Usually when I'm at the beach, especially at low tide, there are many pieces of open or broken shells of mollusks, including clams. They can't survive without their shells, so those broken pieces are left over from animals which have died.
Every once in a while, I'll come across some intact clam shells. Those indicate the presence of a clam. They all belong to the bivalvia family, but the smaller sized varieties are most common along the beaches I frequent. Since these clams live under the wet sand, that can mean they're either already dead but haven't yet been eaten, or have just been washed up with the tide and are still alive.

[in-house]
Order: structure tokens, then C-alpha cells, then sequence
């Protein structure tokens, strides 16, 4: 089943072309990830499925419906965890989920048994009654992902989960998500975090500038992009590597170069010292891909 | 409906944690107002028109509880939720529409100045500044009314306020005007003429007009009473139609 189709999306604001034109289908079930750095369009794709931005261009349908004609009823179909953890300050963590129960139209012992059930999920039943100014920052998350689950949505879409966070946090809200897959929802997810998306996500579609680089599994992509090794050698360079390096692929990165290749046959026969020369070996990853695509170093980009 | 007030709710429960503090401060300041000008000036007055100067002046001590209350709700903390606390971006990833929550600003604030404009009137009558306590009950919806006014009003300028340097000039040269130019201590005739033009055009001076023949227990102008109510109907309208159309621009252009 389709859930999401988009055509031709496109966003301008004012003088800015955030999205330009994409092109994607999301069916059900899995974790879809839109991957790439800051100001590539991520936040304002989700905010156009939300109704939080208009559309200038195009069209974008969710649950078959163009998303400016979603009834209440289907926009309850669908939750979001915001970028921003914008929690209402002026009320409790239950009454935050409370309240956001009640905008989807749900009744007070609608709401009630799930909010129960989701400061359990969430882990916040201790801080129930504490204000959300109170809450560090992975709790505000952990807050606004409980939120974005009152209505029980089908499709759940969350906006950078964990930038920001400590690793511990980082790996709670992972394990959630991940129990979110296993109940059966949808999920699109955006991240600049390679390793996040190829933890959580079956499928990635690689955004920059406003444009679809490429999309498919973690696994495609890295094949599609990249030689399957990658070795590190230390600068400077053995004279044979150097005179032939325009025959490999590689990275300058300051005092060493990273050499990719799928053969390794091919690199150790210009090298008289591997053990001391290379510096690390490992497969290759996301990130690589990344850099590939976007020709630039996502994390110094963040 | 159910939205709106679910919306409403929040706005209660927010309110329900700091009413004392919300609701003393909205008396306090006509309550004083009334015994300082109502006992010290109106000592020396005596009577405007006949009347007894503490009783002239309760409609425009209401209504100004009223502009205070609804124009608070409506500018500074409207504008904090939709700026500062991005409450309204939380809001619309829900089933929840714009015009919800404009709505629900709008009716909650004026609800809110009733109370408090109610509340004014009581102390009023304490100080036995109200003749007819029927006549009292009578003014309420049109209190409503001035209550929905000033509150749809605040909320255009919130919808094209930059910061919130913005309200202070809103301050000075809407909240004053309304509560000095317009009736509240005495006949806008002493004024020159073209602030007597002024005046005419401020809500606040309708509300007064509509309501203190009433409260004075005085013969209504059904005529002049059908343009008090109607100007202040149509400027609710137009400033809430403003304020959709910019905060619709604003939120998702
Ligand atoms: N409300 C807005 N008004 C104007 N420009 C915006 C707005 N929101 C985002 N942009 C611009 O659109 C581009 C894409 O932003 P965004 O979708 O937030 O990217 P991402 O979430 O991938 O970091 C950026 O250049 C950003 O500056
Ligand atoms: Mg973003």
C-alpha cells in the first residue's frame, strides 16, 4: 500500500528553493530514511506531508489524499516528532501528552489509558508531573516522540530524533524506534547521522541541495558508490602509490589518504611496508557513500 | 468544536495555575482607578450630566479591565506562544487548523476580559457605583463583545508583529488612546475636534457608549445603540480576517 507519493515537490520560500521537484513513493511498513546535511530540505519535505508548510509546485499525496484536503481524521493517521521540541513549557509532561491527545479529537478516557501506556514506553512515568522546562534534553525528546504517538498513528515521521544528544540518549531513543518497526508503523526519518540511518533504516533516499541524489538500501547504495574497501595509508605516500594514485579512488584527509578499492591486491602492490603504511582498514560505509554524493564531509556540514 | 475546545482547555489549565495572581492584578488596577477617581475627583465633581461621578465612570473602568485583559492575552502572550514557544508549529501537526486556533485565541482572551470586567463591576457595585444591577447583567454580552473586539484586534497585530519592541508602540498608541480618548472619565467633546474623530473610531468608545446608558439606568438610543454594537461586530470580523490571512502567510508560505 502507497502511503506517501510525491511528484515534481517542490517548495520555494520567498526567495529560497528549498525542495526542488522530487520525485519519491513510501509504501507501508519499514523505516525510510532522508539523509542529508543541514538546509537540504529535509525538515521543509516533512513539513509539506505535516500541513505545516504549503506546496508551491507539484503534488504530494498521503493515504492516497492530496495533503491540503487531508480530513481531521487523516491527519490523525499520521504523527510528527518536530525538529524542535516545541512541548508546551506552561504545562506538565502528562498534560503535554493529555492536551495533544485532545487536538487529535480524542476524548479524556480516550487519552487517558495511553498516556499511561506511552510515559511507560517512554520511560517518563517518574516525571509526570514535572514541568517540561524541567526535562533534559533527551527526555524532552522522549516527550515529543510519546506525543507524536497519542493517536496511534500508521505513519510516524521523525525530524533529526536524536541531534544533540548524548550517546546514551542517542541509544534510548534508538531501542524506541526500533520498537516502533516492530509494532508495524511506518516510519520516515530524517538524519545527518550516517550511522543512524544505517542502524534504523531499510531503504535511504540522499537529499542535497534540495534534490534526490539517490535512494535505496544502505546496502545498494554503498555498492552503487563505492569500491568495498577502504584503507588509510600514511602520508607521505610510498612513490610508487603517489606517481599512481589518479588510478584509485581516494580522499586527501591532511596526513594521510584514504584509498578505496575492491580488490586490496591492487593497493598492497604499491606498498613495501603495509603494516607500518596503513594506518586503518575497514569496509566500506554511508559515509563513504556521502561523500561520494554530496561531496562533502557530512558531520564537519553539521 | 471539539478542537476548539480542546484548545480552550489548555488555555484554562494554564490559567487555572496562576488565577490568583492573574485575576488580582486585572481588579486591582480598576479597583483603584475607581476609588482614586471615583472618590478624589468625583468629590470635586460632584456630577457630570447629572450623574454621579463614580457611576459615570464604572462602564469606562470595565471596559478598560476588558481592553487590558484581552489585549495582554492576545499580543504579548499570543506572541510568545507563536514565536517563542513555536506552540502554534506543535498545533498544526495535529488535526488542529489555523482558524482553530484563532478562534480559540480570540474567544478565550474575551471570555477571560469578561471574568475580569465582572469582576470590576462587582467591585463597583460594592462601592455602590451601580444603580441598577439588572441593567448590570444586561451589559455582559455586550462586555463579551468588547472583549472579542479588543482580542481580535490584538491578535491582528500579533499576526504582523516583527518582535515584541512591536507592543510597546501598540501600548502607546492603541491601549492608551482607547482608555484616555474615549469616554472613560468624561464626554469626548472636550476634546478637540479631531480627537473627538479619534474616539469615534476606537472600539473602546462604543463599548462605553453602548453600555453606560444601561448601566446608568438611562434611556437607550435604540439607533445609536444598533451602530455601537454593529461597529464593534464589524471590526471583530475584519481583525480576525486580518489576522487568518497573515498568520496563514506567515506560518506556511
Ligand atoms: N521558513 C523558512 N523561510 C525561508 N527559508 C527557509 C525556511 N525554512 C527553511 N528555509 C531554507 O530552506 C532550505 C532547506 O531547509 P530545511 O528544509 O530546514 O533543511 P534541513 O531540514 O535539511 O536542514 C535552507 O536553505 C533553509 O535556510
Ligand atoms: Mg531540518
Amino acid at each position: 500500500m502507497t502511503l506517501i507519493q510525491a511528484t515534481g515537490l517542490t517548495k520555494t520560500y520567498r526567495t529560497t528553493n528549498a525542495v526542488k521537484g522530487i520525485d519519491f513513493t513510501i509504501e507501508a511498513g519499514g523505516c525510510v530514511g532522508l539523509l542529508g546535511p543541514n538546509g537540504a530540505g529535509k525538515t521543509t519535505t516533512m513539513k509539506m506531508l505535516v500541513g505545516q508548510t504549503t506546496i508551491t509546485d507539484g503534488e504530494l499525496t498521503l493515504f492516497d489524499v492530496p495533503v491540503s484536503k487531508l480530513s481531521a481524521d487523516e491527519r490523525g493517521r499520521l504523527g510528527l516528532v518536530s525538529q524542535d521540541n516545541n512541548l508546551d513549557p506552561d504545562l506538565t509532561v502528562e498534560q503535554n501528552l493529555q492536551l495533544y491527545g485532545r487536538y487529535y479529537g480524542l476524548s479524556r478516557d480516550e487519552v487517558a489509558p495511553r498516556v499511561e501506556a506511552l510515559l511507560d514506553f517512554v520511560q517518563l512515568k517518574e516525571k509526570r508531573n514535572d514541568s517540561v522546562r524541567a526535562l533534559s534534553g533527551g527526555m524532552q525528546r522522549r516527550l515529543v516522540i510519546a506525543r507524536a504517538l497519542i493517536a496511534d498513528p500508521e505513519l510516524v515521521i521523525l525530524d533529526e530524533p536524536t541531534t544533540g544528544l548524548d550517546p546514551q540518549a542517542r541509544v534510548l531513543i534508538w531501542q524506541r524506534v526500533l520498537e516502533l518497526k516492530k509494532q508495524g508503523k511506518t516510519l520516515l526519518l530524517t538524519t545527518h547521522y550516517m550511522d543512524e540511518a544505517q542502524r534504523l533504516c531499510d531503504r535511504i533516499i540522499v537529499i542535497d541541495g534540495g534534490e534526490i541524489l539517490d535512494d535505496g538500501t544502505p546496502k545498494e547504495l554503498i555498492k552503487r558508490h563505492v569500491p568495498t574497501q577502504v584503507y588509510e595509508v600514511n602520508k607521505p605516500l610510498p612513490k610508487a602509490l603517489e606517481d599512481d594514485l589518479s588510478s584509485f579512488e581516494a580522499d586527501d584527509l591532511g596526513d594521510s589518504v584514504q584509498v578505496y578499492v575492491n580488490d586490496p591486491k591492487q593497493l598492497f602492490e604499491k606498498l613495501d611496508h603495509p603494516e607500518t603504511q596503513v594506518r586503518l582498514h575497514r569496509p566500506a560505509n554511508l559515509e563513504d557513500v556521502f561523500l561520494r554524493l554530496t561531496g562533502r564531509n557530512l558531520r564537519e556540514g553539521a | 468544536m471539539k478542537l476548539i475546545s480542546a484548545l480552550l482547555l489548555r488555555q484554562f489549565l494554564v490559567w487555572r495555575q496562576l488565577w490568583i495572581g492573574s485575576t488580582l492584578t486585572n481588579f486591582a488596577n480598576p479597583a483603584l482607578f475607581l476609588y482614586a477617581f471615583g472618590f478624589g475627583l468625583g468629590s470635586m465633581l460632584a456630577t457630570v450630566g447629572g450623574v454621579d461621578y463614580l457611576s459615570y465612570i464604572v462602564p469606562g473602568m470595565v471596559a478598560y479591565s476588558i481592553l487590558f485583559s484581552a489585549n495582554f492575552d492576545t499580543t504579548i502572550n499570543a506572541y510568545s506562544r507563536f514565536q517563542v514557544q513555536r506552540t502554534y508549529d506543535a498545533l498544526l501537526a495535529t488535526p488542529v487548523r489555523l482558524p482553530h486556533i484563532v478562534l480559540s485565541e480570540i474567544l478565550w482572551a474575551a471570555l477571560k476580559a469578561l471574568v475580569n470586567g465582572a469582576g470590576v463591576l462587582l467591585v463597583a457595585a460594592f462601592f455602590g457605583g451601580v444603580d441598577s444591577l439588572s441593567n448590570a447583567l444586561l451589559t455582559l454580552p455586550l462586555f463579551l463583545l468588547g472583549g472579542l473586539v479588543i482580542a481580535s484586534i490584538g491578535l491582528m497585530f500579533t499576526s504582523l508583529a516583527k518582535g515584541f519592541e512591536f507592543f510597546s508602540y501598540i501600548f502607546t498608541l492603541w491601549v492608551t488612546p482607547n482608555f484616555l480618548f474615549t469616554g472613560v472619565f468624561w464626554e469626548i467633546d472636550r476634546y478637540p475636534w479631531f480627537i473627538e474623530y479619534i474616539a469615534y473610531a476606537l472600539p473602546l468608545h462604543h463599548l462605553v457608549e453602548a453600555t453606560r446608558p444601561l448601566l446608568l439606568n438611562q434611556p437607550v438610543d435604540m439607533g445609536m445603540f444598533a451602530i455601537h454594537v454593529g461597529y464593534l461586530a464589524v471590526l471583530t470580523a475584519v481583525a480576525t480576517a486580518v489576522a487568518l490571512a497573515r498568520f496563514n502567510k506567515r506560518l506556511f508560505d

When I see clams above ground under the hot sun, I'm concerned that drying out is dangerous for them. If I put them out into the water, are they more likely to stay healthy?
The website of the Washington Department of Fisheries and Wildlife has good information about the types of clams I'm most likely referring to, along with pictures showing the sizes.
Click on these pictures to see them a bit more clearly.
(Note: I understand there are predators on the beach, including humans, but the purpose of the question is about maintaining the health of the clams, not protecting them from predators.)